Friday, 28 September 2012

Batman Unauthorized

Batman Unauthorized
edited by
Dennis O’ Neil

I was given this book a few years ago by a friend I’d met through youtube. We decided we would each send the other a copy of our favourite book, so I ended up sending a copy of Richard Brautigan’s In Watermelon Sugar off to America and waiting with baited breath for the arrival of my package. When it finally arrived I tore  open the package to find….a collection of essays?.....about Batman?
I had no idea what to expect, but was pleasantly surprised. This is actually a pretty awesome collection, and one I have returned to fairly regularly over the years.

As I said above, Batman Unauthorized is a collection of essays dealing with the various aspects of the Batman mythology. The book was released in the gap between Batman Begins and The Dark Knight so many of the writers are still riding the high of rekindled interest in the franchise that Nolan’s movie created. In fact a couple of the early essays could have been re-titled “Great flick Chris, good job” without much change to their subject matter. I would have preferred at least a little diversity in opinion rather than have the movie portrayed as the best thing to ever happen to the bat (or am I the only one to think it was awful?)

The book does a good job of covering a wide range of topics, from in depth character analysis of character like Batman, The Joker and Ra’s Al Ghul, the differences between the various movie incarnations and even a discussion of Batman in terms of semiotics. Of course, with all collections of this nature there’ll be parts you love and parts you hate (Alex Bledsoe’s To the Batpole, in which we are presented with three variations on a conversation between Alfred and the young Bruce Wayne on the subject of masturbation is a particularly low point).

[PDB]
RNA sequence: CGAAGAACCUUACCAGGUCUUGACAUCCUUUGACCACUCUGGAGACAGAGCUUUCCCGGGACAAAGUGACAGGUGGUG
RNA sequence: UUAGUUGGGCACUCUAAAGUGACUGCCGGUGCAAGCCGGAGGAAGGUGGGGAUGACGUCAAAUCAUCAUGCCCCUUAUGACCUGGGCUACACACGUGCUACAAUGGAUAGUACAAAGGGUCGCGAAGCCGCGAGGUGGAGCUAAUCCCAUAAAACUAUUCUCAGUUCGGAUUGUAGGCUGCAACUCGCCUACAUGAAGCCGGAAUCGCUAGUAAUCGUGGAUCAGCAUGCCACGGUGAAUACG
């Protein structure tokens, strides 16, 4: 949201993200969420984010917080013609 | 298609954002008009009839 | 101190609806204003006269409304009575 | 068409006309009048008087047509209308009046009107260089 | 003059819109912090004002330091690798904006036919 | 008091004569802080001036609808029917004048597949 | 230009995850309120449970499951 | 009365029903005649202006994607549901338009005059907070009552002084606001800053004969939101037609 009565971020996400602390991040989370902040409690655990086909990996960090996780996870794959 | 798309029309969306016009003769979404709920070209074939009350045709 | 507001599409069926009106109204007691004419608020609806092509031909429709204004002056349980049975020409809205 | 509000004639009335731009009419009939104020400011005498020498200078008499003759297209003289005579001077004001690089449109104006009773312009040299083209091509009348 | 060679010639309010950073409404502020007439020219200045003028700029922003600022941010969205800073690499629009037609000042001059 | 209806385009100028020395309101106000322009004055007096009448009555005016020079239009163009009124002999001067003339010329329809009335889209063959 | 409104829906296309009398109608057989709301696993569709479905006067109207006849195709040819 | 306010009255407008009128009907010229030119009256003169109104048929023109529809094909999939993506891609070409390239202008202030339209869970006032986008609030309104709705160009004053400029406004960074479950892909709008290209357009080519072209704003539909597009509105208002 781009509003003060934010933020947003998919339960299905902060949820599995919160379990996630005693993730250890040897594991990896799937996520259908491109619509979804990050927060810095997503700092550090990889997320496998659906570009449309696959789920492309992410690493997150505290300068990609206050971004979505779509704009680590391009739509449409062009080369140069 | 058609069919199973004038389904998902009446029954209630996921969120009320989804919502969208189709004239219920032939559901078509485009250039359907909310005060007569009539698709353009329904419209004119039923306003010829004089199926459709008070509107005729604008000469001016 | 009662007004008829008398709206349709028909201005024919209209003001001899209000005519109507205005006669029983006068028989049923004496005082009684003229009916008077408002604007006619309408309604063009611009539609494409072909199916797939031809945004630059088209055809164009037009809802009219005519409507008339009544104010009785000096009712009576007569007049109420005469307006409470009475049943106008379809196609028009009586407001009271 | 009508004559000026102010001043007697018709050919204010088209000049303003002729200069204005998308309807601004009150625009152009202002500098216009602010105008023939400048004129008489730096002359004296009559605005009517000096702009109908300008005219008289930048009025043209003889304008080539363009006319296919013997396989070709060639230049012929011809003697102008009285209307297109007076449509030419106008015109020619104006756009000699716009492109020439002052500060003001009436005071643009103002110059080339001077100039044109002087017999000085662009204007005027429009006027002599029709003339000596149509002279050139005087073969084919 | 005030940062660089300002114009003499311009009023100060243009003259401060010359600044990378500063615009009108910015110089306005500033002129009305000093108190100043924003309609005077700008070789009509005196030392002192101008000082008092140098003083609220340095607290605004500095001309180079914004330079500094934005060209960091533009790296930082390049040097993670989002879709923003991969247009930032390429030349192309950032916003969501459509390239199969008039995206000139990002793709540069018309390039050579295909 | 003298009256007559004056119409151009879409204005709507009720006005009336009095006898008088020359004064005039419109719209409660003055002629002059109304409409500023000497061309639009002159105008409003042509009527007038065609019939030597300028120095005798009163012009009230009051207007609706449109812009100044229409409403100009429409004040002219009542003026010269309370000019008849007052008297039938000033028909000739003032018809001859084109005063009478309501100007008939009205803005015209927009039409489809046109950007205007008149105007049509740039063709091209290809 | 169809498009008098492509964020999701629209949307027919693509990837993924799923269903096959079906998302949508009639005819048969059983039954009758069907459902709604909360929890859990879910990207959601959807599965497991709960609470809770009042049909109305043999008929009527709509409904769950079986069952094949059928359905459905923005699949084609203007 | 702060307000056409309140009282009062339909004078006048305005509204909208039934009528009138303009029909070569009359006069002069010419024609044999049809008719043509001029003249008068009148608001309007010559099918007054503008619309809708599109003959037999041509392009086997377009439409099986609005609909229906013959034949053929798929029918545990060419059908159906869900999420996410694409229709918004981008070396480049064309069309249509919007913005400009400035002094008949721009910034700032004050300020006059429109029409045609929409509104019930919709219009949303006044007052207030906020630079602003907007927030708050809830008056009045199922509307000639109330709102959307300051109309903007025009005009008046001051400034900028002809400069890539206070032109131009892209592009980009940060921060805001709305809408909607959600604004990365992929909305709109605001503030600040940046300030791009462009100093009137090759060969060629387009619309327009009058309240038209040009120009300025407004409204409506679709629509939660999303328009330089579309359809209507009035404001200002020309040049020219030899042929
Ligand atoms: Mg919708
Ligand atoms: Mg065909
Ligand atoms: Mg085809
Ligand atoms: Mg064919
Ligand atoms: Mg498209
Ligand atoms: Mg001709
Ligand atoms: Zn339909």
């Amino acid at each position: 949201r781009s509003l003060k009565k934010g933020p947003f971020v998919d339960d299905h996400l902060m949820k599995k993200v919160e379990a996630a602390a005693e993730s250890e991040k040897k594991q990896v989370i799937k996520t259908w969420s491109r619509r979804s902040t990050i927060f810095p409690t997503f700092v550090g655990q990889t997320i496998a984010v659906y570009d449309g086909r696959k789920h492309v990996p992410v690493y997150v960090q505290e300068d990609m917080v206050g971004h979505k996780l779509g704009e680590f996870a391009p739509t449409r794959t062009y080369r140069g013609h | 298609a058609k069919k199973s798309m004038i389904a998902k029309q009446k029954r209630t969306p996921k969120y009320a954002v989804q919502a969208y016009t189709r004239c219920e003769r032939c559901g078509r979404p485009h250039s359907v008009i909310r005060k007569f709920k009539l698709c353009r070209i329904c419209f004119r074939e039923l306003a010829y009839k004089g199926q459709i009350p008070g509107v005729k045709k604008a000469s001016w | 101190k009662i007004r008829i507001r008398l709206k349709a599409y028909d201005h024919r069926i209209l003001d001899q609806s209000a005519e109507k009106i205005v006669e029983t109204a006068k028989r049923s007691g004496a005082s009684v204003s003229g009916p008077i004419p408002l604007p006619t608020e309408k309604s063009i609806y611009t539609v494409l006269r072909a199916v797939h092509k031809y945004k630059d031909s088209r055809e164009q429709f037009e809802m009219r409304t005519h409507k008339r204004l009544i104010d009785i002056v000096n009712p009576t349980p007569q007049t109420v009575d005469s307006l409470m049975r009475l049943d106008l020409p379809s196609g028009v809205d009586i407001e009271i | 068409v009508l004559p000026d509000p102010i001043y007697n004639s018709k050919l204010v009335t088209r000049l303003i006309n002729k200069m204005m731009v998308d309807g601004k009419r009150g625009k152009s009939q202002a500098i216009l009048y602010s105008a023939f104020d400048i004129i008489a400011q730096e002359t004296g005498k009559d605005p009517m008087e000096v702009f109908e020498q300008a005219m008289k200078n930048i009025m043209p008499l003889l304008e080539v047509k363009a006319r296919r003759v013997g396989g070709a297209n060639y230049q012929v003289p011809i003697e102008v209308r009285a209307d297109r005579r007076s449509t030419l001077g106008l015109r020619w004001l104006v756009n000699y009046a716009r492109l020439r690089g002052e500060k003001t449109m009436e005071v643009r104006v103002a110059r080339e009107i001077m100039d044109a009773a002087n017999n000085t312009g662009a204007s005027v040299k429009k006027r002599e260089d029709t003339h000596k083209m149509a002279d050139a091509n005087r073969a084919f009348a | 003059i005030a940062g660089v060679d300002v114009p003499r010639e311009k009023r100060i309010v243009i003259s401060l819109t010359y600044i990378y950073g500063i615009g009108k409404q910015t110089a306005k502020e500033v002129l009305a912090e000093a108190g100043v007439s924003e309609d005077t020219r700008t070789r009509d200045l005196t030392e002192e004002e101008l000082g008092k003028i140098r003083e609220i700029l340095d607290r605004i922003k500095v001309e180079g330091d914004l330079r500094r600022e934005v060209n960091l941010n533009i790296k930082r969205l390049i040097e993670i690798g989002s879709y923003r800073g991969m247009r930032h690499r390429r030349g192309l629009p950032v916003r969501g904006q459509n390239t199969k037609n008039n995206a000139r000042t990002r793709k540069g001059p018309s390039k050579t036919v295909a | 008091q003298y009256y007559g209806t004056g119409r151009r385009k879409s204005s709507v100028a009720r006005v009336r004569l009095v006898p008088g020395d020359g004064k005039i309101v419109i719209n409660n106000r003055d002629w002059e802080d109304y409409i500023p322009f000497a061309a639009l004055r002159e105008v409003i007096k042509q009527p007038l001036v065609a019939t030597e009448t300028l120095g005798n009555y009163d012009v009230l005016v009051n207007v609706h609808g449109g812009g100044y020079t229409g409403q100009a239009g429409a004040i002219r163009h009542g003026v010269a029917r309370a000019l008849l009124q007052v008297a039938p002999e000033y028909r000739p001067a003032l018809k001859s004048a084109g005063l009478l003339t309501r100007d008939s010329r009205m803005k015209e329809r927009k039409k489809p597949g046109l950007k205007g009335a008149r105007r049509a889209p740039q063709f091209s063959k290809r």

A couple of the essays, Batman in outer space by Mike W Barr and Frank Miller’s New Batman and the grotesque by Geoff Klock read a little too much like fanboy ramblings. The Frank Miller essay especially in which Klock argues that no matter how awful Frank Miller’s recent batman outings have been, it is our fault for not understanding the genius of Miller, his argument never really extending beyond “No, no, Miller meant that bit to make no sense. He’s just great!”

When it’s good it’s great though. Michael Marano’s Ra’s Al Ghul: Father figure as terrorist, Paul Lytle’s The madness of Arkham Asylum and Alan J Porter’s The dubious origins of the Batman are all great pieces that shed a light on a lot off different topics.
A personal favourite is Darren Hudson Hick’s The cost of being Batman in which thewriter puts together a shopping list of what the reader will need if he/she plans on becoming Batman themselves and how much it will cost (Spoiler: You can’t afford it).

This is a really great book with something for everyone, if you’re already a batman fan you’ll discover a lot of new information and be given fresh perspective on a lot of topics or if you’re a newcomer looking for an in to what can seem a daunting body of work this book can help you get a basic knowledge on the caped crusader’s world.
It’s good, you should give it a shot.
All together now, na na na na na na na na na na na na….

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